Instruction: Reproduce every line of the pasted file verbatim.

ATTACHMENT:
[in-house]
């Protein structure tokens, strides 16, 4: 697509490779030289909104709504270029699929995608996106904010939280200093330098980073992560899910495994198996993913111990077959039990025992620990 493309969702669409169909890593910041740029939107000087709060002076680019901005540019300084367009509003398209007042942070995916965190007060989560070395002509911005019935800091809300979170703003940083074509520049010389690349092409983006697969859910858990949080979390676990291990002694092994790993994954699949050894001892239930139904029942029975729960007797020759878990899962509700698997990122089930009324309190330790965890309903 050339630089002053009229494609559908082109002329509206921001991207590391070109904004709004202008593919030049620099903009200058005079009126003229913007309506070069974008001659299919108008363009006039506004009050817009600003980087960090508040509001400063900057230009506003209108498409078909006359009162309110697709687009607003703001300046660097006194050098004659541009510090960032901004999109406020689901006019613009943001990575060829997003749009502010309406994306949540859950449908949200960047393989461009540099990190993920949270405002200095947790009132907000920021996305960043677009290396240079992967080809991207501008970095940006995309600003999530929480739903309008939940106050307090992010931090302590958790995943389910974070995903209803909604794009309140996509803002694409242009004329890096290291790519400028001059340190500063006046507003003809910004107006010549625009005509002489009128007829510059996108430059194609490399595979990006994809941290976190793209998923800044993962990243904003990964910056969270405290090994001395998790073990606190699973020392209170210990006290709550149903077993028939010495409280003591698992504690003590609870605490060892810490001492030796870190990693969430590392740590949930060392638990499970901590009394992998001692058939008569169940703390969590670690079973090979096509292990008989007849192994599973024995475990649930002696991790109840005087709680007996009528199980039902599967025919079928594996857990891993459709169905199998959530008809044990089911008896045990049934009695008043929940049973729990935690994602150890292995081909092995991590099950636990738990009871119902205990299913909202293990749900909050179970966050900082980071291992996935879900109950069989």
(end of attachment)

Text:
[in-house]
């Protein structure tokens, strides 16, 4: 697509490779030289909104709504270029699929995608996106904010939280200093330098980073992560899910495994198996993913111990077959039990025992620990 493309969702669409169909890593910041740029939107000087709060002076680019901005540019300084367009509003398209007042942070995916965190007060989560070395002509911005019935800091809300979170703003940083074509520049010389690349092409983006697969859910858990949080979390676990291990002694092994790993994954699949050894001892239930139904029942029975729960007797020759878990899962509700698997990122089930009324309190330790965890309903 050339630089002053009229494609559908082109002329509206921001991207590391070109904004709004202008593919030049620099903009200058005079009126003229913007309506070069974008001659299919108008363009006039506004009050817009600003980087960090508040509001400063900057230009506003209108498409078909006359009162309110697709687009607003703001300046660097006194050098004659541009510090960032901004999109406020689901006019613009943001990575060829997003749009502010309406994306949540859950449908949200960047393989461009540099990190993920949270405002200095947790009132907000920021996305960043677009290396240079992967080809991207501008970095940006995309600003999530929480739903309008939940106050307090992010931090302590958790995943389910974070995903209803909604794009309140996509803002694409242009004329890096290291790519400028001059340190500063006046507003003809910004107006010549625009005509002489009128007829510059996108430059194609490399595979990006994809941290976190793209998923800044993962990243904003990964910056969270405290090994001395998790073990606190699973020392209170210990006290709550149903077993028939010495409280003591698992504690003590609870605490060892810490001492030796870190990693969430590392740590949930060392638990499970901590009394992998001692058939008569169940703390969590670690079973090979096509292990008989007849192994599973024995475990649930002696991790109840005087709680007996009528199980039902599967025919079928594996857990891993459709169905199998959530008809044990089911008896045990049934009695008043929940049973729990935690994602150890292995081909092995991590099950636990738990009871119902205990299913909202293990749900909050179970966050900082980071291992996935879900109950069989």